Following their formal election at a Central Committee meeting of the ruling Chinese Communist Party in mid-November, after the sixteenth Party Congress, the members of the new PBSC will, by tradition, appear briefly to be photographed by the domestic and international press. If past precedent is followed, they will walk into a carpeted room in Beijing’s Great Hall of the People in their order of rank within the Standing Committee. They will smile for the cameras, and quickly leave without answering questions. In this way the results of a long struggle for power in the world’s most populous country will be shown to the public, and immediately disappear. If things go as they wish, for the remainder of their term in office this group of men will remain as mysterious as they are now.

First to walk before the cameras will be Hu Jintao, age fifty-nine, a man with glossy hair and a characteristically deferential smile, who has been chosen as general secretary, the Party’s highest office. A one-time hydropower engineer, Hu long ago became a prominent apparatchik, having been elected to the CCP’s Politburo Standing Committee as its youngest member in 1992. In March 2003, when the national parliament meets, he will assume the additional posts of state president and chairman of the Central Military Commission. He thus will be the successor to Jiang Zemin, who occupied all three positions. In China the top leaders of Party institutions also have power over government ministries and military forces.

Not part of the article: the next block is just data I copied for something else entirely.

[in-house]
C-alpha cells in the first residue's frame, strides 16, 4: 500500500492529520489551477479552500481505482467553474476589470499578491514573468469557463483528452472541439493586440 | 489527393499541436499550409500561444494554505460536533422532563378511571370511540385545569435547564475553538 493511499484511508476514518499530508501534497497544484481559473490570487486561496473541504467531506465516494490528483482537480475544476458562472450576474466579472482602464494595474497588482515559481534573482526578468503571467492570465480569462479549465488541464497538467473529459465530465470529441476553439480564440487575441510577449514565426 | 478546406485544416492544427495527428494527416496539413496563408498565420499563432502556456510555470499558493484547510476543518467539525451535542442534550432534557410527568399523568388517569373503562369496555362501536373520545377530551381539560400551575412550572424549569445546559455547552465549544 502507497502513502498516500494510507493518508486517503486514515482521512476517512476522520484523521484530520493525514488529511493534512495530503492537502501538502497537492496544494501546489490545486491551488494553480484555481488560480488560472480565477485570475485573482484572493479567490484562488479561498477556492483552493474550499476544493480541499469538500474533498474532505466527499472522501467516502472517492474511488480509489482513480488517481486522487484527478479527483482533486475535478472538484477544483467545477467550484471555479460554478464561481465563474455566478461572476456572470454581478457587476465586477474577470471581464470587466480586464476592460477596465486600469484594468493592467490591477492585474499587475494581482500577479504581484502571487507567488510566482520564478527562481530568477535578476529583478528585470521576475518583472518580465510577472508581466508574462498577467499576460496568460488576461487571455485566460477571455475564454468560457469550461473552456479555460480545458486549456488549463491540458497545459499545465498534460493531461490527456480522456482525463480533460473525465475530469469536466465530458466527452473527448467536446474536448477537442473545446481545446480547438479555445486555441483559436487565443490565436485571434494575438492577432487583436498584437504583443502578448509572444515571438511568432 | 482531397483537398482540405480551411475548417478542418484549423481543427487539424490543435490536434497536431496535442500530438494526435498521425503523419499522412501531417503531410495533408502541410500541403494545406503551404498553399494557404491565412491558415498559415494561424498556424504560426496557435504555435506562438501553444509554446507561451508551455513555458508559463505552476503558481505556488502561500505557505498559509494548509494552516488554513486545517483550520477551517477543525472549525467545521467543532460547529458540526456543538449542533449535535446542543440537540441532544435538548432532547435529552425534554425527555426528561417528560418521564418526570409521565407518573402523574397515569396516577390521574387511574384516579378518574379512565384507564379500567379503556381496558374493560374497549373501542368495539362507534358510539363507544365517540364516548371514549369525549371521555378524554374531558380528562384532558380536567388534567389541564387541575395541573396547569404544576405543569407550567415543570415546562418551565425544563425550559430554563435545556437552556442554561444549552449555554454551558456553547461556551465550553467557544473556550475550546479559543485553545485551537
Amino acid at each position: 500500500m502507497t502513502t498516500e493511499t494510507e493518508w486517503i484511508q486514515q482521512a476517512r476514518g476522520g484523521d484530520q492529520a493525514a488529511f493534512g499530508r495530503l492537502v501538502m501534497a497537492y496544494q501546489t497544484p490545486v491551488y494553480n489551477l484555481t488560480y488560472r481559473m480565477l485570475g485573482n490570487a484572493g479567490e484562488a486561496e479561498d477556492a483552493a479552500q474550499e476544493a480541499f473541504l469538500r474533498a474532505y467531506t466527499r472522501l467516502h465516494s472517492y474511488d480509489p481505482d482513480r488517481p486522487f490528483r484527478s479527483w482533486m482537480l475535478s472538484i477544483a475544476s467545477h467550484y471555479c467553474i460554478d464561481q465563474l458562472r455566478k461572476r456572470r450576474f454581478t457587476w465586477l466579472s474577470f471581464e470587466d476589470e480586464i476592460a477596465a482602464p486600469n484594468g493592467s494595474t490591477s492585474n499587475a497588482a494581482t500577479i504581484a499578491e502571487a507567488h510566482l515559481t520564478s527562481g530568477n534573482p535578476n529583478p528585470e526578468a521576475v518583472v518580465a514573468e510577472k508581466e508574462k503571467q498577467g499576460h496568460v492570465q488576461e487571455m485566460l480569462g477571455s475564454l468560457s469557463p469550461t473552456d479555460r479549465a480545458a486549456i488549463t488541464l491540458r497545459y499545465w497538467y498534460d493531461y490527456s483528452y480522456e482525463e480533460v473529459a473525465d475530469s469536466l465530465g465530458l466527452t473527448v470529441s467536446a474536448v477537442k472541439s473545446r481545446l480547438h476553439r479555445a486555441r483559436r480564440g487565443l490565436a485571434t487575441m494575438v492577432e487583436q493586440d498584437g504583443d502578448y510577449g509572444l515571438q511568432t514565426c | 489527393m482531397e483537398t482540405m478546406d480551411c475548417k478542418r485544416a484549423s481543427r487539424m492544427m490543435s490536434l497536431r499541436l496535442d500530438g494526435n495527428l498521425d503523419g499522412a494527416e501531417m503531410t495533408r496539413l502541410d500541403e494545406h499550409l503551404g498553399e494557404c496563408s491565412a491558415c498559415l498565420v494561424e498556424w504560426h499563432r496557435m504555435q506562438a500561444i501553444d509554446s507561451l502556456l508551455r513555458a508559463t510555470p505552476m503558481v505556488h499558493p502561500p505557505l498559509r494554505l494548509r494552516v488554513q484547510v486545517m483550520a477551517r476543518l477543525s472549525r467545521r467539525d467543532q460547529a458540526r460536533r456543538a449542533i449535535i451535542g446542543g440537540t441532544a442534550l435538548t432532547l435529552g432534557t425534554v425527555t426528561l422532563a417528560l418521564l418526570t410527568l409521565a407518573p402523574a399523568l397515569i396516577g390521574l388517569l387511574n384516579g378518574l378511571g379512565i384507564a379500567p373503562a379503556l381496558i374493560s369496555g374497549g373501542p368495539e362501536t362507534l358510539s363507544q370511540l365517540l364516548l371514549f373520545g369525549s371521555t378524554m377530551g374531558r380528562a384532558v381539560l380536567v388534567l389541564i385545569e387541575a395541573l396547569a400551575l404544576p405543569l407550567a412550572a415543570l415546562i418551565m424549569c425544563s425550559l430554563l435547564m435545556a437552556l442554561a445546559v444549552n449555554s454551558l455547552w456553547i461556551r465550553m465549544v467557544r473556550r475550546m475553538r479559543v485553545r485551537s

Following Hu into the room—if no last-minute surprise is engineered by Jiang Zemin—will be a former carpenter and former mayor of Tianjin, Li Ruihuan, age sixty-eight, who is known for his unusually colorful language, which has, at times, been critical of other Party leaders for their rigidity. In March 2003 Li is scheduled to take over as head of the increasingly outspoken parliament, the National People’s Congress.